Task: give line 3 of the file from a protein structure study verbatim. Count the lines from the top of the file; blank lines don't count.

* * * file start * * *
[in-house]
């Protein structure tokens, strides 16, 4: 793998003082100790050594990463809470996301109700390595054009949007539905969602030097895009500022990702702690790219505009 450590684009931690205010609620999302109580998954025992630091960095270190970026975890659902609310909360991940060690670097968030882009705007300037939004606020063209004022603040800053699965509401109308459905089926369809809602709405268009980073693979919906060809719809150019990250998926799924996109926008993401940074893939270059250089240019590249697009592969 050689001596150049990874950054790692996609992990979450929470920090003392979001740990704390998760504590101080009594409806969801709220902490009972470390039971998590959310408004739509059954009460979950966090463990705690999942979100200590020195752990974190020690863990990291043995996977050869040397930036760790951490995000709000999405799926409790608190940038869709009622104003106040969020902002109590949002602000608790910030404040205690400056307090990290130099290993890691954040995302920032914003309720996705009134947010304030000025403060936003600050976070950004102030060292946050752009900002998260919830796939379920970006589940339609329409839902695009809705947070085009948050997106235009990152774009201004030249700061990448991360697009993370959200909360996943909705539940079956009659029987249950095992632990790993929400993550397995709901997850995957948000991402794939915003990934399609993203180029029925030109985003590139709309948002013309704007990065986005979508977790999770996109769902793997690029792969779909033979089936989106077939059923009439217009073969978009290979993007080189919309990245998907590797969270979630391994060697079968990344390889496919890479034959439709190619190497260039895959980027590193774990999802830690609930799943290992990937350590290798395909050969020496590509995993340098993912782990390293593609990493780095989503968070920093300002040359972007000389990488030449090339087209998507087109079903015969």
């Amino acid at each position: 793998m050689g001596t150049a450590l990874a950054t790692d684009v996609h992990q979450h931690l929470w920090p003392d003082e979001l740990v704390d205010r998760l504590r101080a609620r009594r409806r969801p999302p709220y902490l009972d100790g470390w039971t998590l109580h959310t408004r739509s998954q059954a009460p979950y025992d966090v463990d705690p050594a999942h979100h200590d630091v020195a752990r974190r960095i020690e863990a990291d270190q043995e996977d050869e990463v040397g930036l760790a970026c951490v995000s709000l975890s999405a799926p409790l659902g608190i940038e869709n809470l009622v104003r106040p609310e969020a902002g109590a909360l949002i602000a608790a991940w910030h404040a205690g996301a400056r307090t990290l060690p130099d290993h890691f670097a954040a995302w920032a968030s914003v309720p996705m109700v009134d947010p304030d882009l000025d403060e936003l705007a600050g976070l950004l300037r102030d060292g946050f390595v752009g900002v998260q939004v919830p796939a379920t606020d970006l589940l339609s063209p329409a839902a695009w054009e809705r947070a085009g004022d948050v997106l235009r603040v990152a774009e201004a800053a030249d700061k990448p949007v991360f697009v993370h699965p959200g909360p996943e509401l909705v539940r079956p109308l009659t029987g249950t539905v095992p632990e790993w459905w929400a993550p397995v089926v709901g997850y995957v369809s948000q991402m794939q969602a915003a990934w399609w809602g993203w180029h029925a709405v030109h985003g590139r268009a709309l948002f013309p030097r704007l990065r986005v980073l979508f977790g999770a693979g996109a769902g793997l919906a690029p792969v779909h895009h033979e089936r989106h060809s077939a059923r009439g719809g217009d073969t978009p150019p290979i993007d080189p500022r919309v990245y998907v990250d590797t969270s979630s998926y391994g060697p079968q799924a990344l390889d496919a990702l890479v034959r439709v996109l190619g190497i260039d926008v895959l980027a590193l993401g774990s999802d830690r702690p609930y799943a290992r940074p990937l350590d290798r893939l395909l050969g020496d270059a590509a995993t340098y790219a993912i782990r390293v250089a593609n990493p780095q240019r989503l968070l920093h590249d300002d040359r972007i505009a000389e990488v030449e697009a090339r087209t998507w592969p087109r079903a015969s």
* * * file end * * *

């Amino acid at each position: 793998m050689g001596t150049a450590l990874a950054t790692d684009v996609h992990q979450h931690l929470w920090p003392d003082e979001l740990v704390d205010r998760l504590r101080a609620r009594r409806r969801p999302p709220y902490l009972d100790g470390w039971t998590l109580h959310t408004r739509s998954q059954a009460p979950y025992d966090v463990d705690p050594a999942h979100h200590d630091v020195a752990r974190r960095i020690e863990a990291d270190q043995e996977d050869e990463v040397g930036l760790a970026c951490v995000s709000l975890s999405a799926p409790l659902g608190i940038e869709n809470l009622v104003r106040p609310e969020a902002g109590a909360l949002i602000a608790a991940w910030h404040a205690g996301a400056r307090t990290l060690p130099d290993h890691f670097a954040a995302w920032a968030s914003v309720p996705m109700v009134d947010p304030d882009l000025d403060e936003l705007a600050g976070l950004l300037r102030d060292g946050f390595v752009g900002v998260q939004v919830p796939a379920t606020d970006l589940l339609s063209p329409a839902a695009w054009e809705r947070a085009g004022d948050v997106l235009r603040v990152a774009e201004a800053a030249d700061k990448p949007v991360f697009v993370h699965p959200g909360p996943e509401l909705v539940r079956p109308l009659t029987g249950t539905v095992p632990e790993w459905w929400a993550p397995v089926v709901g997850y995957v369809s948000q991402m794939q969602a915003a990934w399609w809602g993203w180029h029925a709405v030109h985003g590139r268009a709309l948002f013309p030097r704007l990065r986005v980073l979508f977790g999770a693979g996109a769902g793997l919906a690029p792969v779909h895009h033979e089936r989106h060809s077939a059923r009439g719809g217009d073969t978009p150019p290979i993007d080189p500022r919309v990245y998907v990250d590797t969270s979630s998926y391994g060697p079968q799924a990344l390889d496919a990702l890479v034959r439709v996109l190619g190497i260039d926008v895959l980027a590193l993401g774990s999802d830690r702690p609930y799943a290992r940074p990937l350590d290798r893939l395909l050969g020496d270059a590509a995993t340098y790219a993912i782990r390293v250089a593609n990493p780095q240019r989503l968070l920093h590249d300002d040359r972007i505009a000389e990488v030449e697009a090339r087209t998507w592969p087109r079903a015969s």